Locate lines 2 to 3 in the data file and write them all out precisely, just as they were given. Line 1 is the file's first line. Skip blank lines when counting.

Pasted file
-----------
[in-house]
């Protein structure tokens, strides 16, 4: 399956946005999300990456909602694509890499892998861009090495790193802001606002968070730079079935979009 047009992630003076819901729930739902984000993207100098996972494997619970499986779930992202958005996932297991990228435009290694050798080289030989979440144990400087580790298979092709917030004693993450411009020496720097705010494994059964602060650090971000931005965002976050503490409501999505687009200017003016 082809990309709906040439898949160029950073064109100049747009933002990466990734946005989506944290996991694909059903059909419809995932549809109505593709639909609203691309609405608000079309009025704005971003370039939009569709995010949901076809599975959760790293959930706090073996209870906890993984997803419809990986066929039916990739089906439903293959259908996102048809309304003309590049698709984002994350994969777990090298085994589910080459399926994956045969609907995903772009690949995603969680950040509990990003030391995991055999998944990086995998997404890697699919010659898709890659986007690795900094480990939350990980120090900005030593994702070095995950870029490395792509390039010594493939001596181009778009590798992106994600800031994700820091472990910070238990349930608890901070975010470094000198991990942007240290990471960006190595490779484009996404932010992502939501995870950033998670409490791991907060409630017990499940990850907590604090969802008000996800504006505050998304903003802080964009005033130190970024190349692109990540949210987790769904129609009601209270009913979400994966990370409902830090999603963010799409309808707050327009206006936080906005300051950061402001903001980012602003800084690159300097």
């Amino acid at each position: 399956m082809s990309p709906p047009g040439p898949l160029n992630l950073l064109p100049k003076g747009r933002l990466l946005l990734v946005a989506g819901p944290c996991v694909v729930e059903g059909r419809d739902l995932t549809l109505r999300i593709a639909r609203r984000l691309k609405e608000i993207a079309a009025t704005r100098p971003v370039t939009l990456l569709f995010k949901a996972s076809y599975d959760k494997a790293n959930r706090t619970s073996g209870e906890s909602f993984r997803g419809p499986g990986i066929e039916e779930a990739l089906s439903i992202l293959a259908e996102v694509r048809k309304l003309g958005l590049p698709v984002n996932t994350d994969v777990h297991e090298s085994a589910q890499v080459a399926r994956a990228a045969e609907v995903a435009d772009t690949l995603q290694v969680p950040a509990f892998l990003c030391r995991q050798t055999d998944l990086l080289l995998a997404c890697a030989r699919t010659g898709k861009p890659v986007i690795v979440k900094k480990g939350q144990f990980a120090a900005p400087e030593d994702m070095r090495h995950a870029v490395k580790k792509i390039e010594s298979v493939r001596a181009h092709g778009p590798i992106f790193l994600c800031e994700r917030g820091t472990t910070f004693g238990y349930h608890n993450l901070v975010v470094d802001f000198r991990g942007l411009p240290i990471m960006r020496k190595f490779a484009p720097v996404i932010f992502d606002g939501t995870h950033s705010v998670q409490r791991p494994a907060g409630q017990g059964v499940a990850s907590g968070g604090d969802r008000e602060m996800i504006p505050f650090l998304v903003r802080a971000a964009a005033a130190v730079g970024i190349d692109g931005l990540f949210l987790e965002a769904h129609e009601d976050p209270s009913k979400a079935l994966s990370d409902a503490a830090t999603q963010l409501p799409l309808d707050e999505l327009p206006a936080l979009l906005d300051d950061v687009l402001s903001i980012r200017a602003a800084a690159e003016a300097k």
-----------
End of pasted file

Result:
């Protein structure tokens, strides 16, 4: 399956946005999300990456909602694509890499892998861009090495790193802001606002968070730079079935979009 047009992630003076819901729930739902984000993207100098996972494997619970499986779930992202958005996932297991990228435009290694050798080289030989979440144990400087580790298979092709917030004693993450411009020496720097705010494994059964602060650090971000931005965002976050503490409501999505687009200017003016 082809990309709906040439898949160029950073064109100049747009933002990466990734946005989506944290996991694909059903059909419809995932549809109505593709639909609203691309609405608000079309009025704005971003370039939009569709995010949901076809599975959760790293959930706090073996209870906890993984997803419809990986066929039916990739089906439903293959259908996102048809309304003309590049698709984002994350994969777990090298085994589910080459399926994956045969609907995903772009690949995603969680950040509990990003030391995991055999998944990086995998997404890697699919010659898709890659986007690795900094480990939350990980120090900005030593994702070095995950870029490395792509390039010594493939001596181009778009590798992106994600800031994700820091472990910070238990349930608890901070975010470094000198991990942007240290990471960006190595490779484009996404932010992502939501995870950033998670409490791991907060409630017990499940990850907590604090969802008000996800504006505050998304903003802080964009005033130190970024190349692109990540949210987790769904129609009601209270009913979400994966990370409902830090999603963010799409309808707050327009206006936080906005300051950061402001903001980012602003800084690159300097």
């Amino acid at each position: 399956m082809s990309p709906p047009g040439p898949l160029n992630l950073l064109p100049k003076g747009r933002l990466l946005l990734v946005a989506g819901p944290c996991v694909v729930e059903g059909r419809d739902l995932t549809l109505r999300i593709a639909r609203r984000l691309k609405e608000i993207a079309a009025t704005r100098p971003v370039t939009l990456l569709f995010k949901a996972s076809y599975d959760k494997a790293n959930r706090t619970s073996g209870e906890s909602f993984r997803g419809p499986g990986i066929e039916e779930a990739l089906s439903i992202l293959a259908e996102v694509r048809k309304l003309g958005l590049p698709v984002n996932t994350d994969v777990h297991e090298s085994a589910q890499v080459a399926r994956a990228a045969e609907v995903a435009d772009t690949l995603q290694v969680p950040a509990f892998l990003c030391r995991q050798t055999d998944l990086l080289l995998a997404c890697a030989r699919t010659g898709k861009p890659v986007i690795v979440k900094k480990g939350q144990f990980a120090a900005p400087e030593d994702m070095r090495h995950a870029v490395k580790k792509i390039e010594s298979v493939r001596a181009h092709g778009p590798i992106f790193l994600c800031e994700r917030g820091t472990t910070f004693g238990y349930h608890n993450l901070v975010v470094d802001f000198r991990g942007l411009p240290i990471m960006r020496k190595f490779a484009p720097v996404i932010f992502d606002g939501t995870h950033s705010v998670q409490r791991p494994a907060g409630q017990g059964v499940a990850s907590g968070g604090d969802r008000e602060m996800i504006p505050f650090l998304v903003r802080a971000a964009a005033a130190v730079g970024i190349d692109g931005l990540f949210l987790e965002a769904h129609e009601d976050p209270s009913k979400a079935l994966s990370d409902a503490a830090t999603q963010l409501p799409l309808d707050e999505l327009p206006a936080l979009l906005d300051d950061v687009l402001s903001i980012r200017a602003a800084a690159e003016a300097k």